Certainly the unions come in for their share of blame in the deterioration (it's real, not imaginary), however, the lion's share of the fault lies with America itself. Look around you and count the traditional ideas lying in the gutter, thrown there by the worshippers at the church of "diversity, tolerance, and free expression." Watch as parents lose control of their children because they have elected secularists who oppose any traditional idea that would interfere with their personal pleasures and preferences. Enjoy the spectacle of the liberal elite seeking to tell the rest of the country how and how not to live. Ours is a world that has surrendered to the easy, the comfortable, the pleasurable. It is virtually impossible to go back from here without the occurrence of a cataclysm, a life changing perfect storm that the Muslim faith might just be initiating.
The question that even the teachers unions need to answer is: How long can our society last sliding downhill as it is doing now? If it cannot be fixed, and I believe that it cannot, we may not have much longer to carp about it.
I have often wondered these past four or five years about how we got to the place at which we now are. I think that it must be the 1960s, and the refusal of the parents of the present generation of leaders who relaxed the rules and regulations which made them such a formidable generation, and allowed us to "feel good" about ourselves. They were the college administrators who surrendered to the campus radicals. Those seizers of Ad buildings and destroyers of bulletin boards should have been disciplined according to the way that they acted. Instead, they were given "amnesty, became legend.
So. Where do we go from here. Well, if we cannot stay in the same spot on this slippery slope, and we cannot go back, even the poorest of math students, you know, the ones who cannot do math, but feel oh so good about themselves, can figure out where we are headed.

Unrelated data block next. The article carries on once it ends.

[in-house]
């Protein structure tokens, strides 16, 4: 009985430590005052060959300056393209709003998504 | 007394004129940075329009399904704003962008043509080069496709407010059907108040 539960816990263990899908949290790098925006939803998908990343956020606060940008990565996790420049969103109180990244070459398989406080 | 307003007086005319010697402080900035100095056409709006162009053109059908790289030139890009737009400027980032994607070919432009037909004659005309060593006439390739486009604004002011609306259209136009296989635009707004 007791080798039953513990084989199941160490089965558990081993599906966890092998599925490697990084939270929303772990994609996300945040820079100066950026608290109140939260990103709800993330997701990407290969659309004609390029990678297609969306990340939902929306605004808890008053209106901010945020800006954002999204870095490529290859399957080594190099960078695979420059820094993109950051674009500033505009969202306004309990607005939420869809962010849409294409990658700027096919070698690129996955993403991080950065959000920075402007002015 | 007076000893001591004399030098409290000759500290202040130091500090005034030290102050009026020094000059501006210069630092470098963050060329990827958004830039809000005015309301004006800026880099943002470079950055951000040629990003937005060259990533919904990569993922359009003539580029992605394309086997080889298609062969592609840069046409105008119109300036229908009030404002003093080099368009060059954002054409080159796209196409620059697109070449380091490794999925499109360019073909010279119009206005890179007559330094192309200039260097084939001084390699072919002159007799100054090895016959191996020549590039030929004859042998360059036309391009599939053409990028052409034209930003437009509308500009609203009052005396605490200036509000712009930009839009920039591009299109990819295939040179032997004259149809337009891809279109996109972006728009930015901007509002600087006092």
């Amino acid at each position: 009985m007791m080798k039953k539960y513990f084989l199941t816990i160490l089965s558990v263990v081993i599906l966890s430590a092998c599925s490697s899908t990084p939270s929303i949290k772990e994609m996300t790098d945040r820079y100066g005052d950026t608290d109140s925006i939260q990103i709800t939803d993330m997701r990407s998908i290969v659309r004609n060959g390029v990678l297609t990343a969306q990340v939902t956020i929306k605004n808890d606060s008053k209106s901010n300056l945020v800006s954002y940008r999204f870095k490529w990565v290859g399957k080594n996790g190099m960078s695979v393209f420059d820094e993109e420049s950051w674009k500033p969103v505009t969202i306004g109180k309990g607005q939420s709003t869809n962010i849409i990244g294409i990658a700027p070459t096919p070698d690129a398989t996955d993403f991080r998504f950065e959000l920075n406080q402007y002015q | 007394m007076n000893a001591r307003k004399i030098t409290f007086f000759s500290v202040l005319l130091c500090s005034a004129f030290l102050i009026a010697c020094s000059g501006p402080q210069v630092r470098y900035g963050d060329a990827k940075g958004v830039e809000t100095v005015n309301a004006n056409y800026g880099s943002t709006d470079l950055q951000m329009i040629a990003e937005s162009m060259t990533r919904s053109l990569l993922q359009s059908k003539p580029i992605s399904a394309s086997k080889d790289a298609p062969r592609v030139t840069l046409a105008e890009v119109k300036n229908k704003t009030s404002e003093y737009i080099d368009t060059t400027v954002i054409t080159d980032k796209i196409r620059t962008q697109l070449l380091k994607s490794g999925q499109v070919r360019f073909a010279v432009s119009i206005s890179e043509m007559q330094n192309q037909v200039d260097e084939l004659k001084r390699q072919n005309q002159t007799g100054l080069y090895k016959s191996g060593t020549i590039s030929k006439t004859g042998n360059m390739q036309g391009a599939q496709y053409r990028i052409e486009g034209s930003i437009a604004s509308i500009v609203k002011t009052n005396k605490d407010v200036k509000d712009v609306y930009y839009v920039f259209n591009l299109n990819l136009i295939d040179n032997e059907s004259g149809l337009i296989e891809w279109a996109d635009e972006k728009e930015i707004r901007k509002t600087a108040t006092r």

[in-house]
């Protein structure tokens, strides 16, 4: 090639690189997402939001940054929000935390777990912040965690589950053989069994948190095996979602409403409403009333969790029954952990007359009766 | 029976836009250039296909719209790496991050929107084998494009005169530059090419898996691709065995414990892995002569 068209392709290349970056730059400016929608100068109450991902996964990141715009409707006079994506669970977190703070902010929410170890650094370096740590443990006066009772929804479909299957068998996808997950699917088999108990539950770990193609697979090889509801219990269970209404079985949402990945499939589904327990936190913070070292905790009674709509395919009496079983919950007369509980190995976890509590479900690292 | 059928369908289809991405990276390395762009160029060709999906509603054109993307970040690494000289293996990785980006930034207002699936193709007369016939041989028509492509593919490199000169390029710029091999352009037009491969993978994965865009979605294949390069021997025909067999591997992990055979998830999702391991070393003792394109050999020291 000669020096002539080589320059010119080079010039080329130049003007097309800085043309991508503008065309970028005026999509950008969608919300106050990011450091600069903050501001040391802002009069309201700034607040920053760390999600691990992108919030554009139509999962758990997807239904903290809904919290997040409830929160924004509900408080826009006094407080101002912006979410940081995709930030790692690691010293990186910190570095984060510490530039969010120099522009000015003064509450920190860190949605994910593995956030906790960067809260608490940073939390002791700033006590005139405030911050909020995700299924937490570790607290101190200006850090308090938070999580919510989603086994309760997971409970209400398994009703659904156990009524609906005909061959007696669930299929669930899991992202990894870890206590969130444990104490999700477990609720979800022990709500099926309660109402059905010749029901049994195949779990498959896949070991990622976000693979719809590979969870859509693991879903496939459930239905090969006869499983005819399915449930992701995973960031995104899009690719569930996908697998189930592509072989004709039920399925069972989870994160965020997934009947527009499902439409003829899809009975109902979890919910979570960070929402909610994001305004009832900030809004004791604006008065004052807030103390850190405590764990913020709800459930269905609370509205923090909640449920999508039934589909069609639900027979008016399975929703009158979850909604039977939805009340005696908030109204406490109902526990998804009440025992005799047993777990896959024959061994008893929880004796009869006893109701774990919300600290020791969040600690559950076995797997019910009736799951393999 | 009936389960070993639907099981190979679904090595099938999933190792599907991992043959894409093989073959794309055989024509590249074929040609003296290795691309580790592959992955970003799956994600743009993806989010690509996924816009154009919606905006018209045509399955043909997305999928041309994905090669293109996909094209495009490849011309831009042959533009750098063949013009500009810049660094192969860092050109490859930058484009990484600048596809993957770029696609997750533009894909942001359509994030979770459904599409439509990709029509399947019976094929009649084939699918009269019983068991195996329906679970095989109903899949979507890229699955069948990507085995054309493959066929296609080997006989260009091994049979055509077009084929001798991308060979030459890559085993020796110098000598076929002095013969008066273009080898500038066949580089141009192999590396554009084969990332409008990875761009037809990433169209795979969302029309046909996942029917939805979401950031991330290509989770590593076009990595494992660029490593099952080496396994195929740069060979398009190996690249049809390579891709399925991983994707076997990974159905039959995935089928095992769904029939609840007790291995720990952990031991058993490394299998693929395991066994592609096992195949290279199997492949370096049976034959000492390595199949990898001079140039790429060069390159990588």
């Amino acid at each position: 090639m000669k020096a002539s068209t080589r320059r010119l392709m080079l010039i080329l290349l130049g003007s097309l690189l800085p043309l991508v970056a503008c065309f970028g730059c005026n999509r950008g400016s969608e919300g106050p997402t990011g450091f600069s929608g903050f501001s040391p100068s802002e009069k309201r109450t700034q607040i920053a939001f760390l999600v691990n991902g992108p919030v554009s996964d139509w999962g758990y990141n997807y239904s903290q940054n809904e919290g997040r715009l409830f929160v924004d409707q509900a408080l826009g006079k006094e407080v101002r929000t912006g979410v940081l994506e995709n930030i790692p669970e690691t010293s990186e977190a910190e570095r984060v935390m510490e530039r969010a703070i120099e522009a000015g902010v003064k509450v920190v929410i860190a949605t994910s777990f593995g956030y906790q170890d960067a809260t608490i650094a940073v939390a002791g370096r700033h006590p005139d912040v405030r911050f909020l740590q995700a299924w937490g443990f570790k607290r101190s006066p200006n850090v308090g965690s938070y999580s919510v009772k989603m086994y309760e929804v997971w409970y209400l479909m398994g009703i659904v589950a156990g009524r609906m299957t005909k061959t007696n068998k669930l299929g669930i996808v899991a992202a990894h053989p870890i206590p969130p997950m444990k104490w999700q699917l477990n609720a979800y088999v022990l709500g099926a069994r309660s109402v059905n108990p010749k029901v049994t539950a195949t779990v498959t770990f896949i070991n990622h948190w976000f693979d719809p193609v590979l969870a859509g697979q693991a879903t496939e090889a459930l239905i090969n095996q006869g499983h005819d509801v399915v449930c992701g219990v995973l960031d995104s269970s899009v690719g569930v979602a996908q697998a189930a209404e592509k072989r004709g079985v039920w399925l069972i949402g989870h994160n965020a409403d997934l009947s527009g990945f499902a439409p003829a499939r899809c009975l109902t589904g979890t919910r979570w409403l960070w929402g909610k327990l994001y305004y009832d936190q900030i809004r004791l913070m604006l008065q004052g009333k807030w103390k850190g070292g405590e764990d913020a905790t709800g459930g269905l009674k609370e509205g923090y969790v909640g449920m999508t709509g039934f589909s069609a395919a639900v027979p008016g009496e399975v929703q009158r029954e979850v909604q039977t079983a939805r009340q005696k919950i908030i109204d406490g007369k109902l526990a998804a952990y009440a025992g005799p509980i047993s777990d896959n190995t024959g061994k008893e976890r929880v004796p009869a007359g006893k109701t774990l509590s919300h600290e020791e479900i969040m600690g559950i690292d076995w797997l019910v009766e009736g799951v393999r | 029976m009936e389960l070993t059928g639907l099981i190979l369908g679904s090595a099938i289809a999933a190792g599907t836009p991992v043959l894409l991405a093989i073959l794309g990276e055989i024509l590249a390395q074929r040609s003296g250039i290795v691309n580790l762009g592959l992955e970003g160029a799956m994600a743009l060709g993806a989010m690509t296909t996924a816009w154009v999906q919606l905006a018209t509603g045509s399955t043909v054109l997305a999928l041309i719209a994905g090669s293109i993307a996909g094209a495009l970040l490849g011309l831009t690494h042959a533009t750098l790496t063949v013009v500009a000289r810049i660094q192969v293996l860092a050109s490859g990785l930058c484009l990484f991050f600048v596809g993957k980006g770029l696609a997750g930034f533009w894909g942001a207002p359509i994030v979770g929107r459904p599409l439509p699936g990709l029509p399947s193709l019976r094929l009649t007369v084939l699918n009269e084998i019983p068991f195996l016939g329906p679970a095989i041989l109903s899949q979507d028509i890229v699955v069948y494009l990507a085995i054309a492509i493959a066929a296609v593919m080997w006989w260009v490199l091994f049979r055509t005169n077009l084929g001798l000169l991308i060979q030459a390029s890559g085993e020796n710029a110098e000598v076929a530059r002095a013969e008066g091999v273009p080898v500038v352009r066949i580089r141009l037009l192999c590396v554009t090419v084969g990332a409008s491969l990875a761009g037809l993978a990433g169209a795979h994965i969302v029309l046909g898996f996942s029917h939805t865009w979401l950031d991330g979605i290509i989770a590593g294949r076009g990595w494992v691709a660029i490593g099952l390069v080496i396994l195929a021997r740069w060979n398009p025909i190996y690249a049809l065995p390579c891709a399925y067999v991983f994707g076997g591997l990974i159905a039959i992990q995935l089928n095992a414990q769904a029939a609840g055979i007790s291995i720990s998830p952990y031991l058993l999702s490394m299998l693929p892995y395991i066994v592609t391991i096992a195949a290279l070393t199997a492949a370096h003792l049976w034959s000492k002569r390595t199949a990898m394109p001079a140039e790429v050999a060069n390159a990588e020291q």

-- Joseph Baum
Re: Kate Shaw's letter (under "Spoiled Rotten") in Reader Mail's Behaving Like This:
There are enough things wrong with present day America to make me genuinely fear for its future, but Kate Shaw sure nailed one of them in her letter on Wednesday. The pervasive and unprincipled emotion-driven squishiness that we now apply in the rearing and training of our young is going to have huge implications in our nation's survival. Numerous studies have shown that we're producing ignorant yet self satisfied, emotionally coddled kids who compare poorly to the rest of the world. They think the world owes them a living. It's a harsh world out there!
I'm beginning to wonder about our presidents and the present crop of candidates, too many of whom seem to suffer from the affliction of lip quiver. I may be insensitive, but where the hell is John Wayne?
-- John T. O'Connor
Re: Shawn Macomber's Dr. No On Ice:
I'm keeping my eye out for Shawn Macomber. It is truly enjoyable to read an author who can convincingly describe in prosaic terms what the revolution around Ron Paul is all about. It runs deeper than many in the mainstream give it credit for, and if ten percent of them knew the passion and dedication involved in the grass-roots effort for Ron Paul's campaign, more of America would be truly inspired. Bravo to The American Spectator.
-- Dominic Inferrera
Queens, New York